Columbus, Ga. ( WRBL) – Legendary actress Cicely Tyson died Jan. 28, 2021. One Columbus local remembers her legacy and connection to the Fountain City.
Carol Gertjegeders was just a child when her mother, Ophelia DeVore Mitchell, opened a charm school in 1946 in New York City. Her charm school, Grace Del Marco Models, was a stepping stone for black women who wanted to be in the entertainment industry.
Actresses and models like Diahanna Carroll, Helen Williams and Cicely Tyson all got their start at at Grace Del Marco.
Tyson started as a model for the charm school before she became an award-winning actress.
In 1955 Tyson appeared on the cover of Ebony magazine wearing an afro, which was unusual for black women to do during that time period. The magazine cover gave Tyson the jumpstart she needed in her acting career.
Tyson booked her first movie role just from appearing on the cover of Ebony Magazine. Even though her career was taking off, Tyson remained humble.
“She always showed respect, I do remember that and that’s so nice because sometimes if people if they have some sort of publicity they try to ride above you. She never did that with us, she was always very friendly and very welcoming and I appreciated that,” Gertjegeders said.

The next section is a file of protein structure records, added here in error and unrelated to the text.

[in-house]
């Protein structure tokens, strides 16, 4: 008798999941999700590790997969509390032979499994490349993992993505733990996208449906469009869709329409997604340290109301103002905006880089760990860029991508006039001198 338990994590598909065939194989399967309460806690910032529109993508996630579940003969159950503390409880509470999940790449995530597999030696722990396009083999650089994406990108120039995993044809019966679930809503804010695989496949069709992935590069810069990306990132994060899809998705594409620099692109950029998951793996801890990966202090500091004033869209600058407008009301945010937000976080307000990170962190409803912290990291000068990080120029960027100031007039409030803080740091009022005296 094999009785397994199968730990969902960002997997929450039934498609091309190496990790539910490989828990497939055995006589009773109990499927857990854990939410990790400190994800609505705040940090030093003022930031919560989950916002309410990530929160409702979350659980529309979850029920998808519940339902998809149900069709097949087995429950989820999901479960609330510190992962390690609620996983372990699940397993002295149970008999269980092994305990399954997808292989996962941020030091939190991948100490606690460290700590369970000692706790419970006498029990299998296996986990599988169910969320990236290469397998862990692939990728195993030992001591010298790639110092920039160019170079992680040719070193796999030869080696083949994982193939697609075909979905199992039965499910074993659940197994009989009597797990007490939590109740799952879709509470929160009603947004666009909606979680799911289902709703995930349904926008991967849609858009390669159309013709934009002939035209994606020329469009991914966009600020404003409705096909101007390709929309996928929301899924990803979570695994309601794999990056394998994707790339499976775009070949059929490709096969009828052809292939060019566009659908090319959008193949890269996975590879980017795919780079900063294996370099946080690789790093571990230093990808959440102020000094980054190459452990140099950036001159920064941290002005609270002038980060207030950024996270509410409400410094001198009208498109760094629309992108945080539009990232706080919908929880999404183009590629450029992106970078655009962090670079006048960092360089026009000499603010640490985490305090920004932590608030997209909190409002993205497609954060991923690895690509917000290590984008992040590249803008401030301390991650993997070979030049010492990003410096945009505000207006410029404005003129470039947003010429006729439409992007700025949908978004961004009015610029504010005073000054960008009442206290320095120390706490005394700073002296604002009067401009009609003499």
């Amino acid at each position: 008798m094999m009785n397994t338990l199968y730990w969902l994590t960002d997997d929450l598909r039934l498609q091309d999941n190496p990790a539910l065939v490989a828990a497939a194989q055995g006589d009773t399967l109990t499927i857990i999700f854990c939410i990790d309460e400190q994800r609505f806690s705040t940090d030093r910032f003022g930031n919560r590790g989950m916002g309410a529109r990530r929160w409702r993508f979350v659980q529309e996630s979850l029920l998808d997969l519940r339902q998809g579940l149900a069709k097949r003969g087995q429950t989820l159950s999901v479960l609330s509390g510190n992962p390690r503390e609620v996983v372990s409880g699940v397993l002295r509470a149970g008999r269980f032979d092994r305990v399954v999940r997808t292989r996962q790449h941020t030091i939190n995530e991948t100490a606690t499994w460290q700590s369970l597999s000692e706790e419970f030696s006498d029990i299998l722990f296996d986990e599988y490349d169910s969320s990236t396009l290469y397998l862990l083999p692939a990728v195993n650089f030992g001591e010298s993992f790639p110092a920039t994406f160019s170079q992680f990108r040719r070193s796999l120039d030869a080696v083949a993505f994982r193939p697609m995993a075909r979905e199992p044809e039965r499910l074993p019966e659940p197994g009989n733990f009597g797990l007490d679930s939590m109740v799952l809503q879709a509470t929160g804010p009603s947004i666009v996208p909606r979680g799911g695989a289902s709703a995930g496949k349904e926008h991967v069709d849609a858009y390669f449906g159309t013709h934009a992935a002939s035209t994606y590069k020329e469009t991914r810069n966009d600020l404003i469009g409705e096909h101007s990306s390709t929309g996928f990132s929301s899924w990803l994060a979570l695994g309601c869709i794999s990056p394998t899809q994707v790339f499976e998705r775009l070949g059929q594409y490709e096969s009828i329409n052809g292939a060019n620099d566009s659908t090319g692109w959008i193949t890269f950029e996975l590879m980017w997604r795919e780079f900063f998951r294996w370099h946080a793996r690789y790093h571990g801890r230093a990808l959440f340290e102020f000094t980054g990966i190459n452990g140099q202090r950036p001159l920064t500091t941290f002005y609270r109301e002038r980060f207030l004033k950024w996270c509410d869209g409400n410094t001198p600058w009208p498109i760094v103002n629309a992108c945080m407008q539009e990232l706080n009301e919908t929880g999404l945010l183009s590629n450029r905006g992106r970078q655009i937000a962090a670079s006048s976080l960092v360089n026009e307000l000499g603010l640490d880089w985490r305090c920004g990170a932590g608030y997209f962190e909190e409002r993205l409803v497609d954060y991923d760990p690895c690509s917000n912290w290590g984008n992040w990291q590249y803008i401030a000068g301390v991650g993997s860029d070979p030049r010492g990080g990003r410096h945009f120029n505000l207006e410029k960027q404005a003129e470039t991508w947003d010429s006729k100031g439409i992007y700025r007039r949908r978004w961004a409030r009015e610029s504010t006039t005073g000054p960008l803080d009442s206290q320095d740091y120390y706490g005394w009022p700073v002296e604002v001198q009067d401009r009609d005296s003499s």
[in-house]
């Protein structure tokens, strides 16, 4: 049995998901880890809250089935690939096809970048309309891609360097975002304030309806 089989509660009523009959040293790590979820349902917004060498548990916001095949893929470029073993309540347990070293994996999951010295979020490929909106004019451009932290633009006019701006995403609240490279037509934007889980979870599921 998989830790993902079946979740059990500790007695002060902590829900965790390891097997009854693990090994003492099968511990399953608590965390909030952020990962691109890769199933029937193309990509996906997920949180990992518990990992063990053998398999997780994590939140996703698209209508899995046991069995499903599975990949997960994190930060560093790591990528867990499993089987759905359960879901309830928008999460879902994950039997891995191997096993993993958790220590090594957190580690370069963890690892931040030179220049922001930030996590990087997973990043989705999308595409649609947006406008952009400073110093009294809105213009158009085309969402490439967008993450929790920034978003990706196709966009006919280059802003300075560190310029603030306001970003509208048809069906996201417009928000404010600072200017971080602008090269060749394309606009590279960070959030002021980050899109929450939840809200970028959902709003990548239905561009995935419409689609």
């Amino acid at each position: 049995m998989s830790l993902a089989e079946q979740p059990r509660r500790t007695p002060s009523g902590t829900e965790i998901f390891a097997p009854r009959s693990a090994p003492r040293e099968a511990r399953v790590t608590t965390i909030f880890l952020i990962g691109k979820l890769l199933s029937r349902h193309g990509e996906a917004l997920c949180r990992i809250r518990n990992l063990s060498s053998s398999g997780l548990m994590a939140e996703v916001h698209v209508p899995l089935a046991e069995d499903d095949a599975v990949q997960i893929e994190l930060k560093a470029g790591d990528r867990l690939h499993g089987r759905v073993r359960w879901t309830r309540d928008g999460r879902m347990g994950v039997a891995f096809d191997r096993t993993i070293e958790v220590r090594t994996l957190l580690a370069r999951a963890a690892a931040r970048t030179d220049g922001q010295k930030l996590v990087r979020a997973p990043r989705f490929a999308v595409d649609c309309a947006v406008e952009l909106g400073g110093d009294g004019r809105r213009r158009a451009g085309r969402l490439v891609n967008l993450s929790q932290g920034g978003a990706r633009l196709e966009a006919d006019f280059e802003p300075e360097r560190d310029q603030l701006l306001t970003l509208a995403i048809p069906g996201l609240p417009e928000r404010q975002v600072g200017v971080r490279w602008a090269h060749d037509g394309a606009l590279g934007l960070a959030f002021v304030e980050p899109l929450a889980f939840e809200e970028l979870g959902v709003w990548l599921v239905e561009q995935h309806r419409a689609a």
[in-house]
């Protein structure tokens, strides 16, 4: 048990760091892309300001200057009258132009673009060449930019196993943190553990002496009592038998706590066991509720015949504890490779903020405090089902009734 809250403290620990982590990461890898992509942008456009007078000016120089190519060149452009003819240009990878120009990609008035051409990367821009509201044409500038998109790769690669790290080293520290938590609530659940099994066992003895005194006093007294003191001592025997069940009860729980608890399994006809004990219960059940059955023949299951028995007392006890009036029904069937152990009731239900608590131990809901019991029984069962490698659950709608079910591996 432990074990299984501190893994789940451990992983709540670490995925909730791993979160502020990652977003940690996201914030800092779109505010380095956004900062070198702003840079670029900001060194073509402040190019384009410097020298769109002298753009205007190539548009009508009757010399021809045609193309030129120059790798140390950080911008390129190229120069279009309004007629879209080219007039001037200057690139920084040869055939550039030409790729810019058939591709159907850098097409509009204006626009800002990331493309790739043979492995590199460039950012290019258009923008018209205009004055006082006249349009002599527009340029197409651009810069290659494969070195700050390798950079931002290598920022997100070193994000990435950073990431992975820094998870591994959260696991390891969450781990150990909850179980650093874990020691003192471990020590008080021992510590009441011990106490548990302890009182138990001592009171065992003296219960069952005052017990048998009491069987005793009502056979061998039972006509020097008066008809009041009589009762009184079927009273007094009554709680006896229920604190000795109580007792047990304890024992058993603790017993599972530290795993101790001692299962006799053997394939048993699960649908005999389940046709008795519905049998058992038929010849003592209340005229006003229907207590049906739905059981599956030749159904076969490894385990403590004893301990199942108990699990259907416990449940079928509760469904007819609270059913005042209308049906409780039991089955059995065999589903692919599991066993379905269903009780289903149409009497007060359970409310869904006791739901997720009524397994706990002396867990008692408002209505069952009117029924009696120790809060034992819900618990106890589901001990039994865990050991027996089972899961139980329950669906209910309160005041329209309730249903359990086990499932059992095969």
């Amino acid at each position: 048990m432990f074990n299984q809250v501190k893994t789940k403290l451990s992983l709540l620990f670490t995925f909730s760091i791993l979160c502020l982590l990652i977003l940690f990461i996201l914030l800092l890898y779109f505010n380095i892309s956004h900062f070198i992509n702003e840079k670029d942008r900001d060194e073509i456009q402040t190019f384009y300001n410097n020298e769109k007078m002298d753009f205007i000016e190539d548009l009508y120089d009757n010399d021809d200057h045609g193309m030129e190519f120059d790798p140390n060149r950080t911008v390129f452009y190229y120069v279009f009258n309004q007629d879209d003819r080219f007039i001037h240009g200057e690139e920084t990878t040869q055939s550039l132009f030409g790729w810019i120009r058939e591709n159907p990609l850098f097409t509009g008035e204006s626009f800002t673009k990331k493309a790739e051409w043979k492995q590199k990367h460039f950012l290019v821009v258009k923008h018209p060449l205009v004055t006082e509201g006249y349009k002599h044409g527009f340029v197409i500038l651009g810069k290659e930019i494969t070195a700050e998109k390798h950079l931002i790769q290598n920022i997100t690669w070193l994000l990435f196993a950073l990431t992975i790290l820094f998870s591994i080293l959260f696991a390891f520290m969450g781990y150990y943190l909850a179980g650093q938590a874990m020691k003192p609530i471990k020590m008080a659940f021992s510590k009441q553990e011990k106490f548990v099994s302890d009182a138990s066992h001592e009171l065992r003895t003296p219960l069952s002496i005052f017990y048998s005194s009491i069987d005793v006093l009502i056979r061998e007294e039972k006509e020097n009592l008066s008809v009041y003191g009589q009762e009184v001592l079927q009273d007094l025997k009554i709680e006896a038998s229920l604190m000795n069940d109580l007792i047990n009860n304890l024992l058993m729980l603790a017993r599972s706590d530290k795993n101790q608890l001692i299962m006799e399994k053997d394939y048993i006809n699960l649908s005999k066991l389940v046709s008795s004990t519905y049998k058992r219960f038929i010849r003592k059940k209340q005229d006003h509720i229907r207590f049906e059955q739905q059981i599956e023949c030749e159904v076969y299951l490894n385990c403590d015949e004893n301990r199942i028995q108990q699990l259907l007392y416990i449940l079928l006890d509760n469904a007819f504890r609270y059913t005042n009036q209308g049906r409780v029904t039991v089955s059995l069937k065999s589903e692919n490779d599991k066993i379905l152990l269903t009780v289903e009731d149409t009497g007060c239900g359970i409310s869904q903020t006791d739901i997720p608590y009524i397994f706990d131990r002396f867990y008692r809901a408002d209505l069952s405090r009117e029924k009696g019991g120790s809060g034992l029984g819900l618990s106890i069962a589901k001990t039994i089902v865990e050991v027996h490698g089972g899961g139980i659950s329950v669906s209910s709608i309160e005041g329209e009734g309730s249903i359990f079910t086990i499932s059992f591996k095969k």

Tyson’s debut in her first movie gave the charm even more exposure. The actress went on to continue her career, starring in over 27 movies and TV shows that would earn her countless awards. The last film Tyson starred in was Tyler Perry’s “A Fall from Grace” where she played an old lady who was kidnapped from her home.
Tyson left a huge impact on those in the black community, inspiring them with each role she took on. Before Tyson’s death, she kept in close contact with Mitchell. The actress’s death came as a surprise to Gertjegeders. She says not only did Tyson leave an impact on those in the black community, but she impacted her life as well.
“We were hoping that she would live a few more years, it kind of saddened our hearts and to see that we were going to lose her. She also blazed some trails for others to follow too. Because at one time it was very difficult in Hollywood quote-unquote to even be in certain movies but she certainly opened the doors,” Gertjegerdes said.
After jumpstarting many careers in New York City, Mitchell moved to Columbus, Ga., with her five children and remarried. In the early 70’s Mitchell became the owner and publisher of The Columbus Times newspaper.
Mitchell also produced several TV shows, including her own, called the ” Ophelia DeVore Show” which became one of the longest running shows on cable TV. Not only did Mitchell open doors for Black actresses and models, she also paved the way for modern day talk show host.
Grace Del Marco Models charm school has closed down, but Gertjedgers believes there is a possibility of reopening the school in the near future.